5. Hydration is key, particularly in hot weather and especially as we get older. Drink water before, take small sips during and drink deeply after exercise, adding electrolytes when it’s hot. Don’t forget to watch your diet too, making sure you get balanced portions of proteins and carbohydrates. Take care to add some potassium-rich foods and at least 25 grams of fiber daily, which is found in fruit, daals, leafy greens and whole-grain breads. These will help you feel full while aiding in digestion.


Children Age 10+

To prevent injury, it is important for your child to warm up before exercising. This should include about five to ten minutes of light activity, such as walking, jumping jacks, bending, knee lifts and stretching. Recommended exercises for this age group include Jumping Jacks, Slalom Jumps, Squat thrusts with a push, Stair Climbers and Shuttle Runs. As a teen, you should get at least one hour of exercise daily. This might involve walking in the morning , taking a dance fitness class, riding your bike or playing sports; experiment with different types of exercise to find the types you enjoy most. School sports are a great way for adolescents to stay fit but after-school sports clubs are also a great idea. There are so many sports that young people can try – from Taekwondo to hiking to swimming. At the very least, you can grab a cricket bat and some stumps and head out for a match with your friends every weekend.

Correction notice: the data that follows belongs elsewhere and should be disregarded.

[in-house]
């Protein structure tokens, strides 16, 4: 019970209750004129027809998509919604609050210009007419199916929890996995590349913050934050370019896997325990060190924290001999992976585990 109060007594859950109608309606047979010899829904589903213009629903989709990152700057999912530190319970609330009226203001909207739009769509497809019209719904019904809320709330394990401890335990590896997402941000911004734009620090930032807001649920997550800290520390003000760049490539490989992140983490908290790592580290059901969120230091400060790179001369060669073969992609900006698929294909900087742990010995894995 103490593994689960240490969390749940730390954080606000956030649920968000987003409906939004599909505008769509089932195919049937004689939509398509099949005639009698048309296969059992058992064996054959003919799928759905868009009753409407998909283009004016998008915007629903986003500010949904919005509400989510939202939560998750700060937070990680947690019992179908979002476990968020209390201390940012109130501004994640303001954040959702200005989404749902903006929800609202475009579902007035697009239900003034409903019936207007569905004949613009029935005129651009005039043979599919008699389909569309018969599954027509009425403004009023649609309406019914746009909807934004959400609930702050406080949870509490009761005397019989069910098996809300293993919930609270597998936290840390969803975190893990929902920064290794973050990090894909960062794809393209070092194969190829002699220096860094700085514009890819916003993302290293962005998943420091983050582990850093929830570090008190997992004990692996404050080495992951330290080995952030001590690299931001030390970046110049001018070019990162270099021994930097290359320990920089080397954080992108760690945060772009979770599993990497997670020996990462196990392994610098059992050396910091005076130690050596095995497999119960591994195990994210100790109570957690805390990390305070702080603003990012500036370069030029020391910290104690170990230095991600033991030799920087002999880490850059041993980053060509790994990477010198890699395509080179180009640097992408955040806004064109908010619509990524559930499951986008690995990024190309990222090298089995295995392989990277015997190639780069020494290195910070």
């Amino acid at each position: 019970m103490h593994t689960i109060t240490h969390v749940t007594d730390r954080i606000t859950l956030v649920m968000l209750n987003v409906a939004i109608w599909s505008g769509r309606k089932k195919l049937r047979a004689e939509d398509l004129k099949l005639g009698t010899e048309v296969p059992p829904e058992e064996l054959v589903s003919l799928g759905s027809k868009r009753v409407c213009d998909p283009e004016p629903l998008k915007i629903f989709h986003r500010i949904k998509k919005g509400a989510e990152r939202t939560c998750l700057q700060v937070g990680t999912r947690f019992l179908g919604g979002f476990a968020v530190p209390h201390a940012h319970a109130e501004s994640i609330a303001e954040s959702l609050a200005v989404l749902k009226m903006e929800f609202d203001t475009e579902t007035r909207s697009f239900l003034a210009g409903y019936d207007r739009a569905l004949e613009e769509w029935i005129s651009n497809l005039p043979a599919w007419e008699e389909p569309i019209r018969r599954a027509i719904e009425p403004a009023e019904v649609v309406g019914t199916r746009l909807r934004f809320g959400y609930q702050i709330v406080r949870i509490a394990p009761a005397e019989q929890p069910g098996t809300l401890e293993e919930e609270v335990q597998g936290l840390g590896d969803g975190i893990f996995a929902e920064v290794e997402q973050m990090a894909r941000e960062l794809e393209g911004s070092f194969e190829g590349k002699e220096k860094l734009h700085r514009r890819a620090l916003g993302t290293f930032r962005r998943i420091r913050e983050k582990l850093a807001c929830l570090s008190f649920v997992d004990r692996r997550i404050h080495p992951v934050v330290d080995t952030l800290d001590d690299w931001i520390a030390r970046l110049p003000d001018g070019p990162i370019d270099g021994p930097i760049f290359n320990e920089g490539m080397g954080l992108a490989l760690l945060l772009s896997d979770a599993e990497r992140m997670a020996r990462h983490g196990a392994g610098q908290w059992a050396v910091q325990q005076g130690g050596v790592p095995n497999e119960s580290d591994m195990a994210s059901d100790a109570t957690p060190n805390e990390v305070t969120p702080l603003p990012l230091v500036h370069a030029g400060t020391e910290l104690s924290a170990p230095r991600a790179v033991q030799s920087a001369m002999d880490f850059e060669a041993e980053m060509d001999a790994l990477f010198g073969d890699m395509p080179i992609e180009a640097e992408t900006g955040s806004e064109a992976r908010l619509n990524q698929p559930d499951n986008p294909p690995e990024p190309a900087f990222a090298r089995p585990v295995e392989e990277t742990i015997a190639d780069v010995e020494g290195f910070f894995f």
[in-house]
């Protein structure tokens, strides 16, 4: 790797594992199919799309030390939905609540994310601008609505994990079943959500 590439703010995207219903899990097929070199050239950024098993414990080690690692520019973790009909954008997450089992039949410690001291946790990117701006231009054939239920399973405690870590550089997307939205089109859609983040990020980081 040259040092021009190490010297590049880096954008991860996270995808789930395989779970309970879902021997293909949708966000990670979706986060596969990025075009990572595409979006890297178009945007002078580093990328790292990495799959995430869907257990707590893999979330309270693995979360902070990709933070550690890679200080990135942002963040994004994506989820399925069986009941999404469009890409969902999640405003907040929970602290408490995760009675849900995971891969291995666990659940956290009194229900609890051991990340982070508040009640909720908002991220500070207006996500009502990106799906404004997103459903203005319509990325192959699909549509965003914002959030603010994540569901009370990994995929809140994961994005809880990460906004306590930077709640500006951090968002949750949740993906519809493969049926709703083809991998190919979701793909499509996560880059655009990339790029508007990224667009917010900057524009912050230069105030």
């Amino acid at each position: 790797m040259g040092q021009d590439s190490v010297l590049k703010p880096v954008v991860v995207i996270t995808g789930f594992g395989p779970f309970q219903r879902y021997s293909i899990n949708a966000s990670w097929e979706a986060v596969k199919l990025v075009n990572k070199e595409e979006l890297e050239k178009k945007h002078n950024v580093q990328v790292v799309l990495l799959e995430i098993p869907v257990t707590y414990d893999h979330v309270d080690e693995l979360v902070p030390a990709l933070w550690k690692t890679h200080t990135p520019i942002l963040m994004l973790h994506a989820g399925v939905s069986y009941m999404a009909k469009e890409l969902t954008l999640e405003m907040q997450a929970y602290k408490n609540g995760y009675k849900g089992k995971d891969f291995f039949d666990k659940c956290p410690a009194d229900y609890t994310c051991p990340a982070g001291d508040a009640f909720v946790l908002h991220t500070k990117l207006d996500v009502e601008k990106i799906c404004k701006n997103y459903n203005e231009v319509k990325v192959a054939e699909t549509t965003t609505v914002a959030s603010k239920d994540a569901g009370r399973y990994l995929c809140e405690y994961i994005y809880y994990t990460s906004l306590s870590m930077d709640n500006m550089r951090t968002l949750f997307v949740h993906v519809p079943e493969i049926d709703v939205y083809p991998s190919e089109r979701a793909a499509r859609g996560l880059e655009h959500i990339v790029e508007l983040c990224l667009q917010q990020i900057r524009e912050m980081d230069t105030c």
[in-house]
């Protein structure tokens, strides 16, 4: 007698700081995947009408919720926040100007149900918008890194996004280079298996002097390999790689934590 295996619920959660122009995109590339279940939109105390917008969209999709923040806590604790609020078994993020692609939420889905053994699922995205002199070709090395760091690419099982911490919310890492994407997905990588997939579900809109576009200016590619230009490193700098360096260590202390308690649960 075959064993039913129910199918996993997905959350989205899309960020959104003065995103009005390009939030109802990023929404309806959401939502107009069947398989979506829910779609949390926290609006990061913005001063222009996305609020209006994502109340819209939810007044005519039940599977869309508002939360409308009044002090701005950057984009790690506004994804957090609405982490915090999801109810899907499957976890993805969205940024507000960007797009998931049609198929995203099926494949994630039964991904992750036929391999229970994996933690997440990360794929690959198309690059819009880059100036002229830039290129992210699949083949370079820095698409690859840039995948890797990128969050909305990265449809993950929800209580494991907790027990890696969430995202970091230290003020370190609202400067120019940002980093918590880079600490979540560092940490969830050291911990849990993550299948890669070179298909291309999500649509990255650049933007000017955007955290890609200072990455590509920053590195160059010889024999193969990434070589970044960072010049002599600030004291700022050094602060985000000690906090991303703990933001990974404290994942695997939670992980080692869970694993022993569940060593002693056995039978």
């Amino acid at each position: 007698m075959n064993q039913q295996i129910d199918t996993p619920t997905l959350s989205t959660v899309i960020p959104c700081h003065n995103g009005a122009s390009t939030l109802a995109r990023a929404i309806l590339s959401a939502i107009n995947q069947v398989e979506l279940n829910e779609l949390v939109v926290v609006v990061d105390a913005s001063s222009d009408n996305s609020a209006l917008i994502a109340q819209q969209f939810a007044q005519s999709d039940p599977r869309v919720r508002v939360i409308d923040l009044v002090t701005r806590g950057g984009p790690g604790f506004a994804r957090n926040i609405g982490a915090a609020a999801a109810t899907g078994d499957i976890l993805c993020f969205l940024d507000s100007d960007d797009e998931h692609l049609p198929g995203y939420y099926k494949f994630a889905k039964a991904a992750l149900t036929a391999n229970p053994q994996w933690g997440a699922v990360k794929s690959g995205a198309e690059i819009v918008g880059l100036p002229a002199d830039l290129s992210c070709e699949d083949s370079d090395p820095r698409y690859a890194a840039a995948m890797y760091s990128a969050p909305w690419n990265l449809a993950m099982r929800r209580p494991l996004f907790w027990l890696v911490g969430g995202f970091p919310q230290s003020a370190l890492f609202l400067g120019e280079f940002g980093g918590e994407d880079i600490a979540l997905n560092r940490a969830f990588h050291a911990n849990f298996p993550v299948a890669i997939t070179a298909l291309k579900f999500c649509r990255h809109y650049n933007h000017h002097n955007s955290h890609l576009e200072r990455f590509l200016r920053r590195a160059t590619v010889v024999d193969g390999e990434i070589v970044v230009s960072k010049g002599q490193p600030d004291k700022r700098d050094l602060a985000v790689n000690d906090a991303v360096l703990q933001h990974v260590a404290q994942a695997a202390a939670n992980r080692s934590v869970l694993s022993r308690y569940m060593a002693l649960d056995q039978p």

The 20s

In your 20s, you have a wonderful ability to execute intense, heavy, frequent exercise - don’t blow the opportunity to build your power as opposed to simple strength. Power is a function of strength and speed working in concert while muscular strength, by contrast, consists of force with no regard to time. When you’re in your 20s, your training should also include jumping exercises, or explosive movements. Jumps allow strength to be converted to power - jumps train mainly your nerves, while weights train your muscles. In fact, along with helping you gain speed and power, doing jumping exercises also builds new muscle.

The 30s